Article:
Friday, May 27, 2011

I have been to the cold North Atlantic and fear no man.

Last night's kayak guide training took us around Kettle Island, off Magnolia. i.e., the Atlantic Ocean. We're an eager, enthusiastic pod of kayakers, and the Guide-guides, an expert pair, skilled in paddling, guiding paddlers, and sharing their love of the experience.

But the Atlantic Ocean is big, and a kayak, even in a sheltered bay, feels small. Out there bobbing like a cork, or one of those bottles shipwrecked sailor stick a message in, the kayak felt really, really small. With a good five foot swell, rolling in across open water from Portugal we'd drop into the trough and loose sight of our fellow kayakers, only to find them paddling along right beside us as we climbed to the crest.

Reaching the shelter of the lee side of Kettle Island we regrouped and shared out thoughts. “What I kept thinking of” said one of my fellow guides-in-training, “was Paul Revere.”

“Pardon?” I replied. Thinking perhaps she was relating riding the swell to spreading the alarm, and also that she was a bigger history geek than previously suspected.

“No” she said, “before The Ride. The British were marching to Marblehead to seize their ammunition. Paul Revere (who apparently really liked to ride that horse) rode out to warn them, and the British were met by a militia of Marblehead Cod Fishermen refusing to let them pass and informing them that “We have been to the cold North Atlantic and we fear no man”

Yeah, hand-lining in a dory off the Grand Banks does put the fears of a suburban kayaker in perspective.

Wednesday, May 11, 2011


I've never met a cheese I didn't like, and apparently, liverwurst, when made well can be very tasty. But bratwurst? Bratwurst as some explaining to do. Milwaukee is the reputed German homeland in the US, so their bratwurst is the best, I just don't get how it could have so much stuff in it and taste so bland.

But lets go back to the Cheese. I walked into the Wisconsin Cheese Mart yesterday and thought I was in heaven. They have lots and lots of great cheese, all local, all so very good it will be hard to decide what to bring home. They also have a full bar - with 20 local brews on tap (@$3.50 a glass). But wait, it gets better. They also have a lunch and dinner menu, and on that menu is grilled cheese.

So it came to pass that after a long day of flying and walking I found myself drinking a lovely beer and eating the best grilled cheese ever.

At night I attended the opening reception for the conference - where they also served local cheese, and local beer (in fact they served only local beer, and local wine and local soda - which is very cool). They also served all the local meat products, and that where I had the bratwurst, some other unidentifiable meat product, and the tasty liverwurst.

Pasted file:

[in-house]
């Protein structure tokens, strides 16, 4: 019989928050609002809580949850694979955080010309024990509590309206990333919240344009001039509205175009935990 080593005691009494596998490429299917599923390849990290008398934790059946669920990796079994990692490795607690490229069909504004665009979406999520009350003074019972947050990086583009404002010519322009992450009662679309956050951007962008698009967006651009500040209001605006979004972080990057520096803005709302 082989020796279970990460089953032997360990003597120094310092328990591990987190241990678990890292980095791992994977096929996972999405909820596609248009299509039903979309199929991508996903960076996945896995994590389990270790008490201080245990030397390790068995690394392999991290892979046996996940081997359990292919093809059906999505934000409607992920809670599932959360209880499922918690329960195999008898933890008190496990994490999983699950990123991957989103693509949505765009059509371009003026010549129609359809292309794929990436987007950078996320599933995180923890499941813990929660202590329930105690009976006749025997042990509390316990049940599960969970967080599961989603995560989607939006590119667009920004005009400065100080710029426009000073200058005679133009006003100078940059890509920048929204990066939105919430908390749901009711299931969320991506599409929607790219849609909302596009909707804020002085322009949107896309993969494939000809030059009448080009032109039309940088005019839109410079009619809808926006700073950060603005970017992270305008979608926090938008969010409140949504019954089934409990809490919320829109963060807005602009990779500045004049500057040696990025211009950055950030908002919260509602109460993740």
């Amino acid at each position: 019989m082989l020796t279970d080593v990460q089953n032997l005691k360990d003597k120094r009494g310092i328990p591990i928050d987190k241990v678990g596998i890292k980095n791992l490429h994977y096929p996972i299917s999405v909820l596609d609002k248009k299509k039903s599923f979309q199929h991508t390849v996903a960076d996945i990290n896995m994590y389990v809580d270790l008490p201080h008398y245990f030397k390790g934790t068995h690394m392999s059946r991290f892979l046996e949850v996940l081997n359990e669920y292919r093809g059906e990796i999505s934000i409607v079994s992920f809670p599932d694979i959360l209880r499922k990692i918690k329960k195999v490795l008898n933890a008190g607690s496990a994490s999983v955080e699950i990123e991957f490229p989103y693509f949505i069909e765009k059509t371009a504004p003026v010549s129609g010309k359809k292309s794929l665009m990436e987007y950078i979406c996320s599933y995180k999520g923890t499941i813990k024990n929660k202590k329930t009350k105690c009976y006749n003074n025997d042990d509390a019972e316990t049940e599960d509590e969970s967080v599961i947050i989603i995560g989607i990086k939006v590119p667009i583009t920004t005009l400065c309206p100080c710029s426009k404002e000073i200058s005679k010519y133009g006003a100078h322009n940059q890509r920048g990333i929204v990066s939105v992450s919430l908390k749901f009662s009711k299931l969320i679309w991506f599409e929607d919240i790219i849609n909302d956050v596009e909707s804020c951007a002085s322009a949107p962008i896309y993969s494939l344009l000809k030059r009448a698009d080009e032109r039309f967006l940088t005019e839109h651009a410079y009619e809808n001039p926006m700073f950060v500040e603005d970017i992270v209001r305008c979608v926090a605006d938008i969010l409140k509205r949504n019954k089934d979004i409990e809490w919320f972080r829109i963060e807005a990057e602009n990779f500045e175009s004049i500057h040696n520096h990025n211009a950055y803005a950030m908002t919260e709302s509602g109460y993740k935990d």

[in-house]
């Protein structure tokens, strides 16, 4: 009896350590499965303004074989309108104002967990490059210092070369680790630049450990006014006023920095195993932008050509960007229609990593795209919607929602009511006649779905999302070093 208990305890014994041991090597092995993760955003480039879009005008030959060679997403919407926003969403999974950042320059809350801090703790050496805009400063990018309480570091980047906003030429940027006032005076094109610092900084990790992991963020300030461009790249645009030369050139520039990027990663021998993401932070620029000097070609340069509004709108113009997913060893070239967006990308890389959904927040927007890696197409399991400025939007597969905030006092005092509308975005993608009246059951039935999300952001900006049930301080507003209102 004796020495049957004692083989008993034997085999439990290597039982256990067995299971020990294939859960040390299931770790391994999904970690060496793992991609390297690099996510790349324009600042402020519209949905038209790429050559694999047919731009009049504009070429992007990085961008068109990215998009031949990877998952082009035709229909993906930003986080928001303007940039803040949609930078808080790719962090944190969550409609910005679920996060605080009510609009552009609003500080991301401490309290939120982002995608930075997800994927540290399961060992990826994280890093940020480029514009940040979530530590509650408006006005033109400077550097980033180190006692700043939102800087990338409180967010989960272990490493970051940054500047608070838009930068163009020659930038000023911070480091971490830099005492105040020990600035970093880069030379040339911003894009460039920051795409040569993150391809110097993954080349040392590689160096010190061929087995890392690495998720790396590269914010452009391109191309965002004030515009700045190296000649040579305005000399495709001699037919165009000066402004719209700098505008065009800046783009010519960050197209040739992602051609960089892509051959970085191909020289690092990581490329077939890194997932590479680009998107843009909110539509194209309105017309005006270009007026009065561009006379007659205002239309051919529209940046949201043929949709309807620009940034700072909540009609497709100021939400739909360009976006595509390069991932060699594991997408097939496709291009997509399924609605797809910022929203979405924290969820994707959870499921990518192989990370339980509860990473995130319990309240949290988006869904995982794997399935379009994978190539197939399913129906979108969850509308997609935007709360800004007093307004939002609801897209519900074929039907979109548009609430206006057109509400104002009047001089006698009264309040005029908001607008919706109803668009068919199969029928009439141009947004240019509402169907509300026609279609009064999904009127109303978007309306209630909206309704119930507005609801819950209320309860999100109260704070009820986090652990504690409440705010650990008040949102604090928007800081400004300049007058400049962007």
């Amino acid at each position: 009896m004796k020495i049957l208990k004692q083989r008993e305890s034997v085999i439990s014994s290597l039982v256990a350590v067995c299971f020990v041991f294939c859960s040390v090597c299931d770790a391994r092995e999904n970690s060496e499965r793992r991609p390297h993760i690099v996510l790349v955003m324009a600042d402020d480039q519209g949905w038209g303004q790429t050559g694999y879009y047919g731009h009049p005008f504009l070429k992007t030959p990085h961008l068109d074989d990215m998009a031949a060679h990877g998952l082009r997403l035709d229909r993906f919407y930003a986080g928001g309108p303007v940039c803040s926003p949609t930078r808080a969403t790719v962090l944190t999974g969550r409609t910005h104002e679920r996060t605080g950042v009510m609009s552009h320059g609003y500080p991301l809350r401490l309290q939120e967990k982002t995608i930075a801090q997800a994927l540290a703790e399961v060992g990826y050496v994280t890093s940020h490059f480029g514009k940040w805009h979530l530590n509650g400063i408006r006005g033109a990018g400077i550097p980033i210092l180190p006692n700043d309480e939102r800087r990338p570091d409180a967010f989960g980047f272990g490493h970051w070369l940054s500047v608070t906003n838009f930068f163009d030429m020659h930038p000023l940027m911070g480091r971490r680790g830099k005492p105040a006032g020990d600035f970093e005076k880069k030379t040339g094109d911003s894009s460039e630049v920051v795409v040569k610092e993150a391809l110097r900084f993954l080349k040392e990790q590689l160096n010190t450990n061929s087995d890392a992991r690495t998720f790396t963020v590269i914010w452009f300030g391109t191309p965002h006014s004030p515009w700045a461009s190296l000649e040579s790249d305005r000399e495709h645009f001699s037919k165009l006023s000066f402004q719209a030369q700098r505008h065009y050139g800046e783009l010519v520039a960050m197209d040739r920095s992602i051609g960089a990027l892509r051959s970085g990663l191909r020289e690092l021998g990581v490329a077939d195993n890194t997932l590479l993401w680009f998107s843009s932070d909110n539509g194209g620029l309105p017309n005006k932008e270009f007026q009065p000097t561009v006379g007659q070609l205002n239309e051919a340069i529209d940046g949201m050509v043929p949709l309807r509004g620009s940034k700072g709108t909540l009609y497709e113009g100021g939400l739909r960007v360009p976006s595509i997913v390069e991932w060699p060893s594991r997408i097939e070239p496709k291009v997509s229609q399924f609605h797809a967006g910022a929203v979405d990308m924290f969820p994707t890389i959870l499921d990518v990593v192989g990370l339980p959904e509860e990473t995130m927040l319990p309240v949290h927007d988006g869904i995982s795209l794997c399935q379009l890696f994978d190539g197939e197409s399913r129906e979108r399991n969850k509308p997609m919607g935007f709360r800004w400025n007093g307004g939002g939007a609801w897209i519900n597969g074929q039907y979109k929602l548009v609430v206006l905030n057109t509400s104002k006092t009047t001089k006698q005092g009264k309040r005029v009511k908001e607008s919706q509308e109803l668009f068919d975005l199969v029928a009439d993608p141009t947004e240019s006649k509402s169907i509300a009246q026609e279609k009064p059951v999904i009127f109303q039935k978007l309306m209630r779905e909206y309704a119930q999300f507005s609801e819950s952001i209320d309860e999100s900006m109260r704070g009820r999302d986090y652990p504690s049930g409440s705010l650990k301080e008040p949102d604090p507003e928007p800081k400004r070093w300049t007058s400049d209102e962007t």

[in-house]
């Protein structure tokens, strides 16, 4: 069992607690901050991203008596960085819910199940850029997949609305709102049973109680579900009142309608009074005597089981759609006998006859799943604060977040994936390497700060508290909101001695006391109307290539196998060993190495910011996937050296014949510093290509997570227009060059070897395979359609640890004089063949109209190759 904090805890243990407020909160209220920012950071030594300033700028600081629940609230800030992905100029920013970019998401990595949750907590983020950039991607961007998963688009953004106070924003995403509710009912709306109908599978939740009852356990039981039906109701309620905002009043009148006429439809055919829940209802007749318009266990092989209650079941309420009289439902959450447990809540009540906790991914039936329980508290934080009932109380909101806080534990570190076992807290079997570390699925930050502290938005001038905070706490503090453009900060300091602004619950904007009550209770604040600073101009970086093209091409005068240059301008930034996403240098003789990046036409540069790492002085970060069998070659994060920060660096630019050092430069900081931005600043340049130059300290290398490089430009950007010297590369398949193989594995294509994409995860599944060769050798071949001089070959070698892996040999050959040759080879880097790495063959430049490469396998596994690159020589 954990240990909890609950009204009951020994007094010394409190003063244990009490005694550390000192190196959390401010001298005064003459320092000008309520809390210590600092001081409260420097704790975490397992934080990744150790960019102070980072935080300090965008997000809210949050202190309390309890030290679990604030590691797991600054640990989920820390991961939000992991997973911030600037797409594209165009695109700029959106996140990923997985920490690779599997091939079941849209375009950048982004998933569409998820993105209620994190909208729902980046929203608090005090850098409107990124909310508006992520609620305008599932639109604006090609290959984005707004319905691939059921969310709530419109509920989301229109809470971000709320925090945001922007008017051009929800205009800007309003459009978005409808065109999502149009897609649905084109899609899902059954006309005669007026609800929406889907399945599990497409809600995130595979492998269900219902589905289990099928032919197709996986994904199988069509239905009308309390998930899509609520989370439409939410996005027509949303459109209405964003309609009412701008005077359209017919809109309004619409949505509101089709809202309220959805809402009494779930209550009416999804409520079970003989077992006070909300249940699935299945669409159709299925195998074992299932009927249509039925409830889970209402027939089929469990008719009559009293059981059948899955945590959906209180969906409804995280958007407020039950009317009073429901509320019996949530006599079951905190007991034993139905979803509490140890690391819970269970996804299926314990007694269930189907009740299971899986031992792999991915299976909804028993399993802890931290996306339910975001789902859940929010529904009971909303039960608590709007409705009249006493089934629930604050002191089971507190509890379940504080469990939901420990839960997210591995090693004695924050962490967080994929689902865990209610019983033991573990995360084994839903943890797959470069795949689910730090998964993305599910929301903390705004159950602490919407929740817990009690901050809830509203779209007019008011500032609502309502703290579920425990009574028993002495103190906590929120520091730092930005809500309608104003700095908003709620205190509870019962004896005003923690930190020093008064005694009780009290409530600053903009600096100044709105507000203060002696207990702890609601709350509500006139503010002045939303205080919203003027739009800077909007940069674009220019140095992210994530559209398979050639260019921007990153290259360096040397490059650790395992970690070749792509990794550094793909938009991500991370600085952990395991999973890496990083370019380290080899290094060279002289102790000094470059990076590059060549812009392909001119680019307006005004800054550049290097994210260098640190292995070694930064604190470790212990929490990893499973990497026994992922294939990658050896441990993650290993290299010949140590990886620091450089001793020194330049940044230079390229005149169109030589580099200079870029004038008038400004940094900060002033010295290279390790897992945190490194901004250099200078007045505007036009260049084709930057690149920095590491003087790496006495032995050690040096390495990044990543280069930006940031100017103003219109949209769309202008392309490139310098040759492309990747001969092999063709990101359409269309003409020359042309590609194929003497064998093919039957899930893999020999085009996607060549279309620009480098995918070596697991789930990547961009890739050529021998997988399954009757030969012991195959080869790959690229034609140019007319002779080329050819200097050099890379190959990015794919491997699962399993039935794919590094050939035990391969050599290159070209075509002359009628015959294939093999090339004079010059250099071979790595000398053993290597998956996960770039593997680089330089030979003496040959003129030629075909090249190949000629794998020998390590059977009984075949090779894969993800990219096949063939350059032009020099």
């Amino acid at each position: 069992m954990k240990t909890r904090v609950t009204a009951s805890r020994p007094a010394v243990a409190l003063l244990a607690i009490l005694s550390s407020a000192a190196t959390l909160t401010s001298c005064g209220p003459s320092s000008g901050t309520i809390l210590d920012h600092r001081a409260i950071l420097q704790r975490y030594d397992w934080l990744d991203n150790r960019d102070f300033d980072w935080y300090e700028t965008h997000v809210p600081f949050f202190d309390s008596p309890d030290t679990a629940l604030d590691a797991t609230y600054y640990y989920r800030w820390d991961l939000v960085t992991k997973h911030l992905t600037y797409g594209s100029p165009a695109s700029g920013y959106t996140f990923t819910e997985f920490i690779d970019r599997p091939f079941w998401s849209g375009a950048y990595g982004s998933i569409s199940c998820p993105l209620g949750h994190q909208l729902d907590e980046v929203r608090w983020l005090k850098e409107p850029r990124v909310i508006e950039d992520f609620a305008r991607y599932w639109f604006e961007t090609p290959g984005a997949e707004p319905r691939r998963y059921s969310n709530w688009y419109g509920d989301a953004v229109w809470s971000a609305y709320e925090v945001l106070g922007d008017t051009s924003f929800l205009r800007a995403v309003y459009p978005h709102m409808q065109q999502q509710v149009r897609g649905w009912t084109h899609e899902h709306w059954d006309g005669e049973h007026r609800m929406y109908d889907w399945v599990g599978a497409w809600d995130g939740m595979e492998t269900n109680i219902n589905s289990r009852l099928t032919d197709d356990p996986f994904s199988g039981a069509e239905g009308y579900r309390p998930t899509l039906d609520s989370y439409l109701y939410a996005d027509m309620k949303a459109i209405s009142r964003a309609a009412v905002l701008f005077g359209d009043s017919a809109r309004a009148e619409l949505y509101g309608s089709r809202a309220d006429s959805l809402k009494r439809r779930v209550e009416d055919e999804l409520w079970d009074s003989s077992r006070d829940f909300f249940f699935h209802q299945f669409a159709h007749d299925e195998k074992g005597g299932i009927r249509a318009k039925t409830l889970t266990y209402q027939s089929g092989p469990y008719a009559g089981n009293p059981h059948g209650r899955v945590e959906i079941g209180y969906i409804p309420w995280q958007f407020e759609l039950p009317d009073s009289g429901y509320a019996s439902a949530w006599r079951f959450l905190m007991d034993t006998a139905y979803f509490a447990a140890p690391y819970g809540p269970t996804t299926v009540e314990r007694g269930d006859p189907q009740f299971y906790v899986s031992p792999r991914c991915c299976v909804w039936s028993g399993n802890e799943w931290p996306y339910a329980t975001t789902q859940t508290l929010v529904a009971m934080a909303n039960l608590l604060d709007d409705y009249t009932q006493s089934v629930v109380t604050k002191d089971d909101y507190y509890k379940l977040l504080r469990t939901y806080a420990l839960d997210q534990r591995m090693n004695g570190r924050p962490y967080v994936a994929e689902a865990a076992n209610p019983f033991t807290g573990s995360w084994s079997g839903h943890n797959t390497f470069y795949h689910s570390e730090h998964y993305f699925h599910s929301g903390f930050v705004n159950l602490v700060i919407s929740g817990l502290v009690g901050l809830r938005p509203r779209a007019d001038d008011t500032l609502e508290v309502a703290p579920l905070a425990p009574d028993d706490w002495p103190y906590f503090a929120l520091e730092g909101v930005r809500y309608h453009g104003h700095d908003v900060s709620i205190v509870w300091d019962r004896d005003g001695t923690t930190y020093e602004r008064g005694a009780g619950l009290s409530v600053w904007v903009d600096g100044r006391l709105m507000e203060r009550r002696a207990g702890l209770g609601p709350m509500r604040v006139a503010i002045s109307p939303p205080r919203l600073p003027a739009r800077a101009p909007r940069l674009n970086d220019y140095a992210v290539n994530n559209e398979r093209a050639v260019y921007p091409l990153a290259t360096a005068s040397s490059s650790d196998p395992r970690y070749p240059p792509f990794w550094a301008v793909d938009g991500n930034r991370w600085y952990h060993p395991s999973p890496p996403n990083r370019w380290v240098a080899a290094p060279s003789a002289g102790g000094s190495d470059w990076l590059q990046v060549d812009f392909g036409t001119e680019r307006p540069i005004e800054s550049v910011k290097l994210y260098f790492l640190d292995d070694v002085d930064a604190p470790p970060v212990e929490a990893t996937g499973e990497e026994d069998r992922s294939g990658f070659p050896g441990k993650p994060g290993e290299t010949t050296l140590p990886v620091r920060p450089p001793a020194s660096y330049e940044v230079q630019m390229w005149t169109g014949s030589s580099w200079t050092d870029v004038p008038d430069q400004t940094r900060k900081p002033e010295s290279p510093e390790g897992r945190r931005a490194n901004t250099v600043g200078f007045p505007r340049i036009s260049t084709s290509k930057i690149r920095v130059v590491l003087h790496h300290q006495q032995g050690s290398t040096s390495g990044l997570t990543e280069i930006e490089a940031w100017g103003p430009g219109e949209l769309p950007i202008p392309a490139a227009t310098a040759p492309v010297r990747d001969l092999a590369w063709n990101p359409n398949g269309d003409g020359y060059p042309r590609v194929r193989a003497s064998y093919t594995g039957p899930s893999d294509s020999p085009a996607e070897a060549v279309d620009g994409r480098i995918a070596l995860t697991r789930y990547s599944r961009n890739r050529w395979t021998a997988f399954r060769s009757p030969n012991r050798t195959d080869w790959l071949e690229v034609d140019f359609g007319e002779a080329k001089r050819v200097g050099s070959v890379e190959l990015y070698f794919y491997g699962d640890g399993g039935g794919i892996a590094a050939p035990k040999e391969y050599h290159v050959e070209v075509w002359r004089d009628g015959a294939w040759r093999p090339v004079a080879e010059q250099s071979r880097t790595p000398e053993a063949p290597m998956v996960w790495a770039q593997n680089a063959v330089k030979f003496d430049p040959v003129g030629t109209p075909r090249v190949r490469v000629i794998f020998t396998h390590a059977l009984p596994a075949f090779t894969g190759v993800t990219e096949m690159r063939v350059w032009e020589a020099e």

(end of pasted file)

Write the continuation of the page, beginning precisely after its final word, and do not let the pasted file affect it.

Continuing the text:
Monday, May 09, 2011

Kayaks and Bikes

Kayaks are the bicycles of the water-going world. A manufactured, technological wonder that leverages man's natural mobility so was to allow him to go further and faster, under his own power, while still blending with the environment.

Unlike bicycles however kayaks have along history. The iqyak and baidarkas having been in use for thousands of years, the bicycle was invented in 1817.  But like the bicycle, where originally there were only a few 'models', there are now several specialized styles, each with its own specialized purpose.

There are short little kayaks for whitewater , fat round kayaks for splashing about in ponds, two seater kayaks for taking the kids out, open kayaks with special fittings just for fishing.  The kayaks we'll be working with in the class are Ocean-going / Sea Touring kayaks. Long and narrow but still stable, plastic, and relatively easy to manoeuvre in  a heavy chop.

We spent the second day of class working with the different types of kayaks, learning how to fit people for them and some general handling techniques. I kept thinking of Eliza, back in the barn in Connecticut, patiently waiting even as I cozied in an out of tsnumias and optmas and a few other models.  It is amazing how well, and how poorly a kayak can fit. For in this, they are again like bicycles. Seemingly easy to fit anyone, each one has a number of small adjustments that sync your body and the 'machine' to easy the transition of power, long-haul comfort.

...and there is nothing like the feeling, when you hit your stride on a long haul, be it by bike or by kayak.

Thursday, May 05, 2011

Kayaking Guide Training - Back in the Gear

Last Thursday I started a 6 week kayak guide training course. As rain poured outside the barn / kayak center the instructor, describing the pros and cons of necessary gear, wove a magic tale of neophrene, gore-tex and carbon fiber (and pro-deals!).  The gleam in his eye as he talked of his spray skirt and werner carbon fiber paddles was easy to see, and I felt the old, all too familiar gear lust rise in my soul.

But I digress, the kayak guide training class lasts 6 weeks and will cover, not only kayak skills, but also give us the run down on all the local spots and conditions preparing us for taking tours out over the summer. We'll mostly be kayaking in the Essex River (Massachusetts) but they have some trips planned around Gloucester and Manchester too. I'm not too sure I'll be doing that much guiding but the chance to go paddling with knowledgeable locals and add some skills was one I didn't want to pass up.

There are 9 of us in the class, covering a range of backgrounds and ages, but everyone appears to be an avid kayaker, eager to get out on that 40 degree water. Which brings us back to the Gear.

(After years of waffling I ordered the Kokatat Whirlpool Bib and Rogue Dry Top)